Heat’s Oladipo reveals message to himself, ‘Bro, you had a pretty different journey, champ’ – The Denver Post


When it came to the quadriceps, the knee, the surgeries, the doctors, Victor Oladipo had to place his confidence in others.

When it came to the early-season struggles with his offense amid this return from preseason knee pain, the veteran Miami Heat guard merely had to look within.

Doubts were not part of that equation.

“I can score the basketball, man; I’ve been scoring my whole life,” Oladipo said in the wake of Saturday’s season-high 23-point performance, as the Heat turned their attention to Monday night’s game against the Los Angeles Clippers at Crypto.com Arena. “I missed a lot of basketball. But with that being said, man, my mindset is just stop worrying about the results, stop worrying about how it looks, stop worrying about things I can’t control, see what happens. Just keep working hard and it’s paying off. So just got to keep working.”

With the Heat limited in their bench offense now that Tyler Herro has transitioned to starter from 2022 NBA Sixth Man of the Year, the struggles of the Heat bench to create offense has been a significant component to the team’s fall to the bottom of the league in scoring.

But a healthier Oladipo, one with eyes on the rim in addition to hands in the passing lane on the defensive end, could be a game changer over the second half of the schedule.

“My path and my journey is different than a lot of people’s,” Oladipo, 30, said, “and I have to remember that and just continue to stay patient with myself.

“Like I’ve been saying, soon I’ll be exactly where I need to be. So I just got to build on this and just keep getting better. It’s not always going to be perfect, but my mindset can be, for sure.”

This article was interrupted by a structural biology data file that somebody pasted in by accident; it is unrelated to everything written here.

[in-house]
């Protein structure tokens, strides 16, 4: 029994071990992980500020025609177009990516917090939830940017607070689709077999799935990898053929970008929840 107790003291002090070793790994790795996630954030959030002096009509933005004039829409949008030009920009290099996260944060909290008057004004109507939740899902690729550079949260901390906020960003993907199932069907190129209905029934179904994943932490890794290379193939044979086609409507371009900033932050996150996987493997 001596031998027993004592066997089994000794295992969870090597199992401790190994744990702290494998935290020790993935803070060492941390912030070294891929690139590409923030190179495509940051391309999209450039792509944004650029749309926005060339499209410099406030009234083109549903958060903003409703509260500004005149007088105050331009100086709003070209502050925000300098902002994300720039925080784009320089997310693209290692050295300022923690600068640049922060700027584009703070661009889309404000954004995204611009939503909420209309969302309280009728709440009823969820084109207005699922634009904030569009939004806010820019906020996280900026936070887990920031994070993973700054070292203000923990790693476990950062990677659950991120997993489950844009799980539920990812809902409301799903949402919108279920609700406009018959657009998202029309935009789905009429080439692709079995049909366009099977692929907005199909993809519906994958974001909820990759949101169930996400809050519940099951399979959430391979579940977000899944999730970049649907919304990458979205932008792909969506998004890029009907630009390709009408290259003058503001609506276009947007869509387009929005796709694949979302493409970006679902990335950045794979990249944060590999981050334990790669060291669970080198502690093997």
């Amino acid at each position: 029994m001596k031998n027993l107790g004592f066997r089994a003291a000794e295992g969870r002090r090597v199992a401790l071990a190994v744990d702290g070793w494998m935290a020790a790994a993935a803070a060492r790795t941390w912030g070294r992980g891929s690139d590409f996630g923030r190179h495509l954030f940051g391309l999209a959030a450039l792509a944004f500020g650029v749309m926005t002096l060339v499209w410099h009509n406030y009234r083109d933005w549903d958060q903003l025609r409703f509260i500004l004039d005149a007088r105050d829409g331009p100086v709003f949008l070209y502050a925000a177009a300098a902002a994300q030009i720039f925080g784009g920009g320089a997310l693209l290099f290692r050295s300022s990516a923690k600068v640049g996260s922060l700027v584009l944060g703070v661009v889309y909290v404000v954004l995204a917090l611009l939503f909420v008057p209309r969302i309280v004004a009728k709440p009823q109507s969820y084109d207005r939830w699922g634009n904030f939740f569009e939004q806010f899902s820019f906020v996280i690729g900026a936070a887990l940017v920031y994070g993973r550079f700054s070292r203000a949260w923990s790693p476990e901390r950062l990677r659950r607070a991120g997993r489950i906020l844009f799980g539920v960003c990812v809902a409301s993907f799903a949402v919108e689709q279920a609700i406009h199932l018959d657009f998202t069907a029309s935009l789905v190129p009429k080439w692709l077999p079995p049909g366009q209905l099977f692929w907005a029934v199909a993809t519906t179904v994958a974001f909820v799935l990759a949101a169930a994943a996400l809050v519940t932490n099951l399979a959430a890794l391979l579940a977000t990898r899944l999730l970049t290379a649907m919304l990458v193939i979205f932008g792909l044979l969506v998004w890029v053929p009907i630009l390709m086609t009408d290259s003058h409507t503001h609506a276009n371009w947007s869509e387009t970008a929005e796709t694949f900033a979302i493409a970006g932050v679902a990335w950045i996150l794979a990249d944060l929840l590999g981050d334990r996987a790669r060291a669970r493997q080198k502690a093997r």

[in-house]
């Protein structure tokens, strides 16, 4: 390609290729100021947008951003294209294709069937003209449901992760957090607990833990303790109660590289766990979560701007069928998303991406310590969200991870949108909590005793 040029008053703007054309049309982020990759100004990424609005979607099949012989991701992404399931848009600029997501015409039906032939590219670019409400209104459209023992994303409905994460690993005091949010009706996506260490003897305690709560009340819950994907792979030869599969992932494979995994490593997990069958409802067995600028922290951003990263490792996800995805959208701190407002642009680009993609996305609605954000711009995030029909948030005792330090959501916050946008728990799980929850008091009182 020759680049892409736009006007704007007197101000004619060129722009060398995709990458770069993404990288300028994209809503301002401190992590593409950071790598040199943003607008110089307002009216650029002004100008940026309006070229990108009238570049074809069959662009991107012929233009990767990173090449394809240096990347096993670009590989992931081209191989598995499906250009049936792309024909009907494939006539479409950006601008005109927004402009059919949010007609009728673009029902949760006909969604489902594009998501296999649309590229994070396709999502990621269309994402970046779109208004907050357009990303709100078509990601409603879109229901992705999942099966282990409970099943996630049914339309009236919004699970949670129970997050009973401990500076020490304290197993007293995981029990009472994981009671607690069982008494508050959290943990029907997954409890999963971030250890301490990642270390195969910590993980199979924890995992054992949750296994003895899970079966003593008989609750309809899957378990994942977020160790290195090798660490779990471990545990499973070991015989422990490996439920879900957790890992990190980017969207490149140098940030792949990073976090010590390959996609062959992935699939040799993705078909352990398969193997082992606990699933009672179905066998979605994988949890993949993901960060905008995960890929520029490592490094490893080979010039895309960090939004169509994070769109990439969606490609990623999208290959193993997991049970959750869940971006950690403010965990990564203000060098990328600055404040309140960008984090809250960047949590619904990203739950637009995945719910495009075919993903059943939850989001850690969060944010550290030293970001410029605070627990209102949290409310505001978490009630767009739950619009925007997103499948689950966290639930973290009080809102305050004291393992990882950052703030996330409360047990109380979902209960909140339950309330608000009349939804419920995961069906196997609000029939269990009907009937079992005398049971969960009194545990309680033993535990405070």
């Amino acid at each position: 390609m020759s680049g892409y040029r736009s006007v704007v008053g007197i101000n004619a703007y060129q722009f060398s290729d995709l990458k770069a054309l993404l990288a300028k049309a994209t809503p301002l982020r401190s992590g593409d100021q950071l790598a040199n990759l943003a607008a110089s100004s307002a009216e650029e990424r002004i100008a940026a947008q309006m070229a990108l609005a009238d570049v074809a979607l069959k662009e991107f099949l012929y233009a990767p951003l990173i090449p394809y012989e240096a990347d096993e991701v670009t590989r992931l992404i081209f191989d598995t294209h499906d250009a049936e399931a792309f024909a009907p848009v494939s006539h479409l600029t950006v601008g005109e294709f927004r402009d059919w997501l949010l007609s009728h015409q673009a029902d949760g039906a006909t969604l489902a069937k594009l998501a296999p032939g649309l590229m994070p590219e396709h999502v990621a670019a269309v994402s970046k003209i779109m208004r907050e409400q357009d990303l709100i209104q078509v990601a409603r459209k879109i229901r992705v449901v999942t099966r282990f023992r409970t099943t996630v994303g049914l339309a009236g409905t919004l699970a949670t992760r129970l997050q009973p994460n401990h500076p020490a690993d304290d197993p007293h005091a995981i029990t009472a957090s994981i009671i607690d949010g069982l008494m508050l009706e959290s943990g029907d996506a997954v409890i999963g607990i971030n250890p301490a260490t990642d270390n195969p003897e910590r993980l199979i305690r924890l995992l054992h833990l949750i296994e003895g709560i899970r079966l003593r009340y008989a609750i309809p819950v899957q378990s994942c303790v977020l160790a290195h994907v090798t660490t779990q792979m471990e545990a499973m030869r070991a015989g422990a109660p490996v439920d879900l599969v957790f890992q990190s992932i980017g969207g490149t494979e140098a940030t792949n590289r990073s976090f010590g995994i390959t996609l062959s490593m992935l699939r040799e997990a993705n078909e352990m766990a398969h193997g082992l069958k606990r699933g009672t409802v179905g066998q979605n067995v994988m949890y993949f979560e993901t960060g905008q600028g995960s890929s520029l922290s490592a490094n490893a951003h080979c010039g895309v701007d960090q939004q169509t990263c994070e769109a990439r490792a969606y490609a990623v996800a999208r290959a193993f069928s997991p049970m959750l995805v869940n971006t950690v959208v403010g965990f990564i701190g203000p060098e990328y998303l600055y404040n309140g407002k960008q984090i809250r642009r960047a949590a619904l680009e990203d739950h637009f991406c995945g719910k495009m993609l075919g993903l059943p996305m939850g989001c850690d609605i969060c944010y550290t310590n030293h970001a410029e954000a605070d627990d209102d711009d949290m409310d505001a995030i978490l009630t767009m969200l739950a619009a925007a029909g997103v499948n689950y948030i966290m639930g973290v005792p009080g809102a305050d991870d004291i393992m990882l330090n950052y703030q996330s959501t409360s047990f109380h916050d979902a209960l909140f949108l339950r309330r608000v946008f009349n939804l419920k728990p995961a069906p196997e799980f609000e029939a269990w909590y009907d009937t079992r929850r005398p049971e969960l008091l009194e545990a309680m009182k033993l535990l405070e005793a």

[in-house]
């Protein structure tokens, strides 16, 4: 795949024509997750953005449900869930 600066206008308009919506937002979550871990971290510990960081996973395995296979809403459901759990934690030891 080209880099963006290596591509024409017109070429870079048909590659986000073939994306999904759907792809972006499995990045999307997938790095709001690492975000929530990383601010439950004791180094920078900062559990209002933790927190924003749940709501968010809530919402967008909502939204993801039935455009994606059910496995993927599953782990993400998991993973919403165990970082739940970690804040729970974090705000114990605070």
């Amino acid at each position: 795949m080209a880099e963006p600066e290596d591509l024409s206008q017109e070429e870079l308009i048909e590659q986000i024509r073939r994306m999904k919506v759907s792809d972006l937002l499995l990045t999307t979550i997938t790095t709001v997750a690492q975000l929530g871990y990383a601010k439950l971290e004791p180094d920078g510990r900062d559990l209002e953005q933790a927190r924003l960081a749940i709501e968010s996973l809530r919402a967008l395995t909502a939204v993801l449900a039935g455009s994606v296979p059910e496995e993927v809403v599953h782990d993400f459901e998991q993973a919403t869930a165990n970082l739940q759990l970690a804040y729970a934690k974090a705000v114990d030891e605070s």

It is that attitude and approach that has won over many in the locker room and coaching suite.

“Everybody celebrated him in the locker room,” coach Erik Spoelstra said of Saturday’s postgame gathering, “because only the locker room understands what he’s been going through for the last two years. So much of his journey has been solitary. That’s tough and he’s had a great perspective about this.

“We’re not expecting this to happen overnight. But we want to commit to him in this process, he wants to commit to the team.”

With Herro at the top of his offensive game, and with an anticipation that Jimmy Butler will receive clearance for an interrupted return from his knee pain, the priority with Oladipo likely will remain his defensive disruptiveness.

But Spoelstra said that doesn’t mean Oladipo, with time, can’t morph into more.

“He’s been working so diligently behind the scenes on the off days,” Spoelstra said. “After games, he’s up in the practice gym working on his rhythm and all that stuff. If you’ve been out 70 percent of the games in the last four years, it takes time and you have to have patience, perspective on that.

“I told him the other day, I want him to have a little bit of grace with himself going through this process. We love being on this journey with him and, ultimately, I think it will still take 40 or 50 games for him to get fully in rhythm. But we got a snapshot of what it could look like at the end of this.”

For Oladipo, that means full speed ahead, yet also with needed patience.

“Honestly, it’s tough,” the former All-Star said, “because I have an expectation of myself. When I say that, I mean like I expect big things when it comes to this game and I’ve done great things in my career in this game and I don’t expect anything less from me.

“When it’s in the process, I’m human and you sometimes get a little frustrated. But then you have to deflect and take a step back and realize, ‘Bro, you had a pretty different journey, champ.’ So it’s going to take some time. But at the end of the day, it’s all about working hard and that’s what I do. I just got to keep working and like I said, as I continue to keep doing that, I’ll build a level of consistency and I can live with the results.”



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